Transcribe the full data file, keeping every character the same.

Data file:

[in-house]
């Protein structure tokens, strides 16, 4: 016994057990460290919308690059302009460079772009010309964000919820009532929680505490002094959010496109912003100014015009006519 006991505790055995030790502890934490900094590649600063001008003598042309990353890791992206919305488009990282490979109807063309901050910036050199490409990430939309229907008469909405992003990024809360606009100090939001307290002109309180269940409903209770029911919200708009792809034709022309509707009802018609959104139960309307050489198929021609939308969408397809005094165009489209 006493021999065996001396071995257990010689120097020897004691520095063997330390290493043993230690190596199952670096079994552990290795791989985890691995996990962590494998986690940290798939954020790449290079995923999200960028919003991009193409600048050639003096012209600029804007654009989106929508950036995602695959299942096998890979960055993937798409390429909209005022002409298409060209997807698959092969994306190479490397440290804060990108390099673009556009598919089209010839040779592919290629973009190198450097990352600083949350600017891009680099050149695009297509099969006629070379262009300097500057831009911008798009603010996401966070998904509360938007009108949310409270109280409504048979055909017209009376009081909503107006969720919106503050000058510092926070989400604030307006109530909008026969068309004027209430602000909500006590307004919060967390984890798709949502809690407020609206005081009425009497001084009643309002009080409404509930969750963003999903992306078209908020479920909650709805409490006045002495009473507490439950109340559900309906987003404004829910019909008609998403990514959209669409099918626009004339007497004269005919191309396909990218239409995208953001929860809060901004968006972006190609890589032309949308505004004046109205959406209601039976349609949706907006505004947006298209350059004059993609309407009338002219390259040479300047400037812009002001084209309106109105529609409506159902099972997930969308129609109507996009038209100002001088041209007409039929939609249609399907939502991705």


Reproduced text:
[in-house]
């Protein structure tokens, strides 16, 4: 016994057990460290919308690059302009460079772009010309964000919820009532929680505490002094959010496109912003100014015009006519 006991505790055995030790502890934490900094590649600063001008003598042309990353890791992206919305488009990282490979109807063309901050910036050199490409990430939309229907008469909405992003990024809360606009100090939001307290002109309180269940409903209770029911919200708009792809034709022309509707009802018609959104139960309307050489198929021609939308969408397809005094165009489209 006493021999065996001396071995257990010689120097020897004691520095063997330390290493043993230690190596199952670096079994552990290795791989985890691995996990962590494998986690940290798939954020790449290079995923999200960028919003991009193409600048050639003096012209600029804007654009989106929508950036995602695959299942096998890979960055993937798409390429909209005022002409298409060209997807698959092969994306190479490397440290804060990108390099673009556009598919089209010839040779592919290629973009190198450097990352600083949350600017891009680099050149695009297509099969006629070379262009300097500057831009911008798009603010996401966070998904509360938007009108949310409270109280409504048979055909017209009376009081909503107006969720919106503050000058510092926070989400604030307006109530909008026969068309004027209430602000909500006590307004919060967390984890798709949502809690407020609206005081009425009497001084009643309002009080409404509930969750963003999903992306078209908020479920909650709805409490006045002495009473507490439950109340559900309906987003404004829910019909008609998403990514959209669409099918626009004339007497004269005919191309396909990218239409995208953001929860809060901004968006972006190609890589032309949308505004004046109205959406209601039976349609949706907006505004947006298209350059004059993609309407009338002219390259040479300047400037812009002001084209309106109105529609409506159902099972997930969308129609109507996009038209100002001088041209007409039929939609249609399907939502991705």